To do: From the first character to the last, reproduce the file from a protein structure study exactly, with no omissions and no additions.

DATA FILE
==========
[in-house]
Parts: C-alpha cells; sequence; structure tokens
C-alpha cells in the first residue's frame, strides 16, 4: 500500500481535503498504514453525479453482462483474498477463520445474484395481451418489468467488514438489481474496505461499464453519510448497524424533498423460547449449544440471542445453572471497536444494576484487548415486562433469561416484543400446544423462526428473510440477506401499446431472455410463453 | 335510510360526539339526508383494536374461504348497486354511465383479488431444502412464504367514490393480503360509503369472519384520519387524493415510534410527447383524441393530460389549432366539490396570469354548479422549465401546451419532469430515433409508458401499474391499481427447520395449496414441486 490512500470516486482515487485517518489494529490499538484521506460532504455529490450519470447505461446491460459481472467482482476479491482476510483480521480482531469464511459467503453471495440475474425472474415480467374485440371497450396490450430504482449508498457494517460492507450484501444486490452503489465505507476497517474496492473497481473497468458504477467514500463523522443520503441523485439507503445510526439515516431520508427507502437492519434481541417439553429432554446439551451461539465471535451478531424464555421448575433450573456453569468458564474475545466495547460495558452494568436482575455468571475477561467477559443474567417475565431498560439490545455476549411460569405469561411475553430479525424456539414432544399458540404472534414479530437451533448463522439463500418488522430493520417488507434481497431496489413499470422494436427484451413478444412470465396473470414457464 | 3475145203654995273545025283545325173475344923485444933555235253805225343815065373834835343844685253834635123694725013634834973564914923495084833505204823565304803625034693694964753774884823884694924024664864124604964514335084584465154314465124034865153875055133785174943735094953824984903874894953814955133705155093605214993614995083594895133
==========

[in-house]
Parts: C-alpha cells; sequence; structure tokens
C-alpha cells in the first residue's frame, strides 16, 4: 500500500481535503498504514453525479453482462483474498477463520445474484395481451418489468467488514438489481474496505461499464453519510448497524424533498423460547449449544440471542445453572471497536444494576484487548415486562433469561416484543400446544423462526428473510440477506401499446431472455410463453 | 335510510360526539339526508383494536374461504348497486354511465383479488431444502412464504367514490393480503360509503369472519384520519387524493415510534410527447383524441393530460389549432366539490396570469354548479422549465401546451419532469430515433409508458401499474391499481427447520395449496414441486 490512500470516486482515487485517518489494529490499538484521506460532504455529490450519470447505461446491460459481472467482482476479491482476510483480521480482531469464511459467503453471495440475474425472474415480467374485440371497450396490450430504482449508498457494517460492507450484501444486490452503489465505507476497517474496492473497481473497468458504477467514500463523522443520503441523485439507503445510526439515516431520508427507502437492519434481541417439553429432554446439551451461539465471535451478531424464555421448575433450573456453569468458564474475545466495547460495558452494568436482575455468571475477561467477559443474567417475565431498560439490545455476549411460569405469561411475553430479525424456539414432544399458540404472534414479530437451533448463522439463500418488522430493520417488507434481497431496489413499470422494436427484451413478444412470465396473470414457464 | 3475145203654995273545025283545325173475344923485444933555235253805225343815065373834835343844685253834635123694725013634834973564914923495084833505204823565304803625034693694964753774884823884694924024664864124604964514335084584465154314465124034865153875055133785174943735094953824984903874894953814955133705155093605214993614995083594895133